Welcome to Smugglivus 2013! Throughout this month, we will have daily guests – authors and bloggers alike – looking back at their favorite reads of 2013, and looking forward to events and upcoming books in 2014.
Give a warm welcome to Kate, folks!
Pacific Rim was my favorite film seen in the theater this year. The actors worked for me. The jaegers versus kaiju action worked for me because of the dynamic filming. The visuals hugely worked for me (read this excellent article at Storming The Ivory Tower about the “visual intelligence” of Pacific Rim). I adored the level of background detail, particularly those elements in which tiny bits and pieces of daily life and ordinary struggle are illuminated. For example, in one of the scenes where Raleigh is involved in the work on the wall, there’s a glimpse of three microwaves, most likely for workers to heat their lunches; that detail is great enough on its own, but the microwaves are bolted down, perhaps to suggest that the management is making sure none of the (obviously desperate) people working for rations will steal them. Above all, the emotional connections worked for me. In part it is the story of a father/daughter relationship, and you can bet that in a year when my father died of cancer I would feel a strong emotional kick when a man says to the woman he has raised as his daughter, “Listen, you are a brave girl. I was so lucky to have seen you grow. But if I’m going to do this, I need you to protect me.” Makes me cry every time.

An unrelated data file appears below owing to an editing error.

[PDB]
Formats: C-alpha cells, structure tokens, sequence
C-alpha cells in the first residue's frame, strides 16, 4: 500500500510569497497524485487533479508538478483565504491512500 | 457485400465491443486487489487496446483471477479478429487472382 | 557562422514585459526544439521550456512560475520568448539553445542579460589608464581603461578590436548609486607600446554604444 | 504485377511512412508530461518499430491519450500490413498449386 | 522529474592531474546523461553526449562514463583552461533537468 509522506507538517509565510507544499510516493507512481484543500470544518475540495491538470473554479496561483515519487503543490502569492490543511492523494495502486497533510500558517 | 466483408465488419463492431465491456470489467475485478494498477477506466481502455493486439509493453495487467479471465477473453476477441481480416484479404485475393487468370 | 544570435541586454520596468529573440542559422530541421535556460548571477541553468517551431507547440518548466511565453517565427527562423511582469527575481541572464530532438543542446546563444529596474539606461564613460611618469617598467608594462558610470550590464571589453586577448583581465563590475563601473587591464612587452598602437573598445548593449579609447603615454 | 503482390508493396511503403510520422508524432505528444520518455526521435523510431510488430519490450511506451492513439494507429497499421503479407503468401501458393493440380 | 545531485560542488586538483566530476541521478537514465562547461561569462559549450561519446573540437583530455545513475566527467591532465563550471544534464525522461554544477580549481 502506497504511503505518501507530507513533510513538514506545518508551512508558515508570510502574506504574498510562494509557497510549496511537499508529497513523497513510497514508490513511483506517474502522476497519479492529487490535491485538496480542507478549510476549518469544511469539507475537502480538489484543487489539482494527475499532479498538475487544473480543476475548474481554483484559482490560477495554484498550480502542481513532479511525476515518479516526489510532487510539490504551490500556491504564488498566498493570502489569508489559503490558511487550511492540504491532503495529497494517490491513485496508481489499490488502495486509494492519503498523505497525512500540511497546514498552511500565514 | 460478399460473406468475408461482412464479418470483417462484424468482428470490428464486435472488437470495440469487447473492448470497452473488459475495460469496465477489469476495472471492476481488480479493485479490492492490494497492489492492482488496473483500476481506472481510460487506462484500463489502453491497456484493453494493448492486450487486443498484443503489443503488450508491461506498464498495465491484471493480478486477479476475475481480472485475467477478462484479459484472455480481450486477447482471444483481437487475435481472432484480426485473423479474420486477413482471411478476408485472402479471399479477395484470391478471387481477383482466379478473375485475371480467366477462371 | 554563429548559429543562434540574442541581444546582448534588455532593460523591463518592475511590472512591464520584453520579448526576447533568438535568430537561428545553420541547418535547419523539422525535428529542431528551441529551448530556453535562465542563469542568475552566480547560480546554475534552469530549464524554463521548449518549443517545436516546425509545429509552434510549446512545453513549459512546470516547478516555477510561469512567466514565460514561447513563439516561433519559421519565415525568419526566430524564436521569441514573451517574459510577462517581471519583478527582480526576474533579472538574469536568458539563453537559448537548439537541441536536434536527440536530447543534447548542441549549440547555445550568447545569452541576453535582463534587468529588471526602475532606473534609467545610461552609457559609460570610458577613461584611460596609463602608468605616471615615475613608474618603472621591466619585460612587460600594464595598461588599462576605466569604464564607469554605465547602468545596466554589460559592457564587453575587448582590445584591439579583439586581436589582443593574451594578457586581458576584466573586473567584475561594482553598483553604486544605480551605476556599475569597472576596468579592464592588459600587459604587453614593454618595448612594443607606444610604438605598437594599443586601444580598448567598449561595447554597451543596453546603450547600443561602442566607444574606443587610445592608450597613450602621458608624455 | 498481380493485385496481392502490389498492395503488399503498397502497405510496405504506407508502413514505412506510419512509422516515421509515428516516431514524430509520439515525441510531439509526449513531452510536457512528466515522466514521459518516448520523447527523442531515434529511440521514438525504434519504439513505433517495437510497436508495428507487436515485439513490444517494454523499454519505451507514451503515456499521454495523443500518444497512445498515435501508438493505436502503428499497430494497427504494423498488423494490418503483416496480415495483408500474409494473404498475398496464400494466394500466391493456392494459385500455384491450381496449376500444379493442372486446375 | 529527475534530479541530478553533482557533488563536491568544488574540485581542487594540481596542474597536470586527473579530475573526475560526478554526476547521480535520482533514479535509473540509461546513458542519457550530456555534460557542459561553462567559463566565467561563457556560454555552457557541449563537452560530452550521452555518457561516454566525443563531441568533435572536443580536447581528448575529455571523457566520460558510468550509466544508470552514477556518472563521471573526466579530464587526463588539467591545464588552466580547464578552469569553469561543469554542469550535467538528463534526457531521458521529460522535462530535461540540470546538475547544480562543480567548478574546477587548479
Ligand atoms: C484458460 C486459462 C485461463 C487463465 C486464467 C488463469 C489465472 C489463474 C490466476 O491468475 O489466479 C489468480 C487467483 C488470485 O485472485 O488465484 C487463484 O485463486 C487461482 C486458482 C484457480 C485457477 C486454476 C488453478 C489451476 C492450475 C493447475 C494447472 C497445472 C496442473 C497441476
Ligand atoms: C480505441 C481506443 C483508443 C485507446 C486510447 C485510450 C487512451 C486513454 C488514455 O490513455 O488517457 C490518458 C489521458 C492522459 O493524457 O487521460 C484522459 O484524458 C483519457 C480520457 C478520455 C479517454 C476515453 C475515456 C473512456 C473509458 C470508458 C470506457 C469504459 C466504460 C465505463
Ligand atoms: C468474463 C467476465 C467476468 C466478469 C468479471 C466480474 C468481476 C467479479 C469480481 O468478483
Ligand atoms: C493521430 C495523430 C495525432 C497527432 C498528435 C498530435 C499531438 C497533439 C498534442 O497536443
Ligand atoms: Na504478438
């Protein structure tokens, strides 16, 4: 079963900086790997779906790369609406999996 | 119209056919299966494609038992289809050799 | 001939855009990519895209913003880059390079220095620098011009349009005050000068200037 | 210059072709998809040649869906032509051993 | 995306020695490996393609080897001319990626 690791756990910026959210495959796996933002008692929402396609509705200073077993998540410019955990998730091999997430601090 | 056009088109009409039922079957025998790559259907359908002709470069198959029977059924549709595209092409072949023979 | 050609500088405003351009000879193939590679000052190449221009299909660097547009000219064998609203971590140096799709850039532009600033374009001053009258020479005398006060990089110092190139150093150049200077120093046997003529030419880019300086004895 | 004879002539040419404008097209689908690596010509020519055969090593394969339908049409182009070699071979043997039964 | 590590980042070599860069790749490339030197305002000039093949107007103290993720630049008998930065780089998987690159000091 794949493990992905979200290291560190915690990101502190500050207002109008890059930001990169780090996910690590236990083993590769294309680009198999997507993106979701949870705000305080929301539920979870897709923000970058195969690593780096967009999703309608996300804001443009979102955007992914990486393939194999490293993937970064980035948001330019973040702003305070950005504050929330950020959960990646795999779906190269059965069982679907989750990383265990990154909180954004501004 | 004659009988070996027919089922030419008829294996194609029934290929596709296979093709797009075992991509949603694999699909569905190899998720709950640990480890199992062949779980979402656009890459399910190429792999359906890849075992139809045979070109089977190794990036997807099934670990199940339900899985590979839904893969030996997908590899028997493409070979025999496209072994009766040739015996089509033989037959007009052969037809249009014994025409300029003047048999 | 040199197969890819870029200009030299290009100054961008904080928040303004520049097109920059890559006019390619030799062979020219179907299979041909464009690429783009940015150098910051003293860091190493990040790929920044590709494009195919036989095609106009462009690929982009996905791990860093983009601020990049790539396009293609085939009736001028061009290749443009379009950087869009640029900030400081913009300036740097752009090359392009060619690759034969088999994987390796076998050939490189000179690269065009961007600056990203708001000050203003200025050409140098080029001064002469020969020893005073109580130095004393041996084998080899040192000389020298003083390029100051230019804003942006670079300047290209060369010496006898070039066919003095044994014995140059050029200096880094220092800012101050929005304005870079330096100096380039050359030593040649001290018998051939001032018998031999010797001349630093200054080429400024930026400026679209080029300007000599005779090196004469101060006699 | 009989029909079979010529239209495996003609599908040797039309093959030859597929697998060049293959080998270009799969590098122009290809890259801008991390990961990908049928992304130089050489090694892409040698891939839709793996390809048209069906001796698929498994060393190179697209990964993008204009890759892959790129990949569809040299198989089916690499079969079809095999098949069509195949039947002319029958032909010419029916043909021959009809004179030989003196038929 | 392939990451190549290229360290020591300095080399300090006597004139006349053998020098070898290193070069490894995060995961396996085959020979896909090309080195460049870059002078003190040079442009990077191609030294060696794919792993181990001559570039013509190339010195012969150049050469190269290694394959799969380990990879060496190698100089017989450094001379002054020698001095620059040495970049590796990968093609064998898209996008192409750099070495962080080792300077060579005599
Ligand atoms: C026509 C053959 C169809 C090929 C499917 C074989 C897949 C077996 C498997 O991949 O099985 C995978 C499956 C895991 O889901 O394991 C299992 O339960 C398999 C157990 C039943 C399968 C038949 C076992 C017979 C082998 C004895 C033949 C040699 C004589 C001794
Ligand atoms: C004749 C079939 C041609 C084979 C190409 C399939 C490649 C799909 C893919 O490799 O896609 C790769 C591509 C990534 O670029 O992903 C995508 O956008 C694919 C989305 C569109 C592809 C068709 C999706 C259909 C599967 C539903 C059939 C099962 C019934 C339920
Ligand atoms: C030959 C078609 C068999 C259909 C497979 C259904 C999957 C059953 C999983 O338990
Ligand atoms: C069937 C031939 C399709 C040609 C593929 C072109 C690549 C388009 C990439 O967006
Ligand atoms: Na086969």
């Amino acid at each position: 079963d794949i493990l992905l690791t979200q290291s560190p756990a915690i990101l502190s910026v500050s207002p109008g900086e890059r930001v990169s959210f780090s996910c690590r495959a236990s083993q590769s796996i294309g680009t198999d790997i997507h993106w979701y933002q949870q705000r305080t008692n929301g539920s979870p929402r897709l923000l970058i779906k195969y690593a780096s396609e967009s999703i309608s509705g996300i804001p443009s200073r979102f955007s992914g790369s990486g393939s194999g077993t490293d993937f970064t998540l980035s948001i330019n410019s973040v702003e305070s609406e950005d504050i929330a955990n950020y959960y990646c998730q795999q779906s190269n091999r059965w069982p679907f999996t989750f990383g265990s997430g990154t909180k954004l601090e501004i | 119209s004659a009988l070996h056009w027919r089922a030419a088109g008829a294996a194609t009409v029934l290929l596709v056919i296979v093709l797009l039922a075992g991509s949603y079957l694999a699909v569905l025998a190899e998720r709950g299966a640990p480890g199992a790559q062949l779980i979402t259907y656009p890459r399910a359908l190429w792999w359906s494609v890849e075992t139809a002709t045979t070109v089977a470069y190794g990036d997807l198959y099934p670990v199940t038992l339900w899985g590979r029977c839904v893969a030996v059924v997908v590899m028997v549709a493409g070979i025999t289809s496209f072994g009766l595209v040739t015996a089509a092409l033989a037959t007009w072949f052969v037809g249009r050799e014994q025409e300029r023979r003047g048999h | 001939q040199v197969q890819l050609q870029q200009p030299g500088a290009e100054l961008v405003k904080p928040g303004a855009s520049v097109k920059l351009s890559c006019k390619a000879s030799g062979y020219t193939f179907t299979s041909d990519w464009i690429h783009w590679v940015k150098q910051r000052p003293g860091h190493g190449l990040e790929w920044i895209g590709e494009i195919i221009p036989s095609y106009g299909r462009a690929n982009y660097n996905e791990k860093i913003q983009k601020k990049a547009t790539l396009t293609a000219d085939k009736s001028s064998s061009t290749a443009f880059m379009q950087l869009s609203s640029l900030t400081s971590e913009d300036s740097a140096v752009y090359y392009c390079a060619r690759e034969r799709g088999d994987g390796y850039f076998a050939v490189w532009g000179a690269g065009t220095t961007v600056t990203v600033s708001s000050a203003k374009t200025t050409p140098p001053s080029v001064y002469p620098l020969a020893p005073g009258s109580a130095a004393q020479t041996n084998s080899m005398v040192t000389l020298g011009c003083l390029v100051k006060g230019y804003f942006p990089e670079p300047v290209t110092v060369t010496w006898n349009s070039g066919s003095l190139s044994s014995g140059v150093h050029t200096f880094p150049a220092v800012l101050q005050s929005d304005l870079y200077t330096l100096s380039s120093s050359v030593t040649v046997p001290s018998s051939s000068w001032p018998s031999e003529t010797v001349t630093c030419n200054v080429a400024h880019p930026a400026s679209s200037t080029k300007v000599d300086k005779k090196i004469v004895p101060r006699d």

But that’s not actually what I want to talk about.
At home, watching a film, I skip the trailers; they’re an annoyance. In the theater, trailers for upcoming releases are a treat because they are candy before the main course but also because many of the films I see as trailers I will never see in full so this is my only taste of them.
These days I study trailers for what they reveal about who is being centered in narrative.
For example, in the five trailers before “Hunger Games: Catching Fire,” every speaking role (in the trailer) was a white actor except for one secondary “helper” character in one of the trailers. These trailers were for films by and large set in “the future” or the present. This lack of diversity disturbs me. It is also anti-realistic. Last spring I saw a trailer for a film set in the present day in which I did not see a single person of color on the screen (during the trailer) except a single black FBI agent standing *in the background.* Given the modern demographics of major cities in the USA, it puzzles me that the people putting together the trailer evidently did not notice or did not find it worthy of remark that the only people talking were white people (I noticed because it looked nothing like the world I live in). It is possible the entire film (I never saw it) was monochromatic and that the director’s vision was the problem. Or it might be the case that there were secondary characters of color with speaking roles in the film but that for the trailer it wasn’t deemed necessary to show them. Why might that be?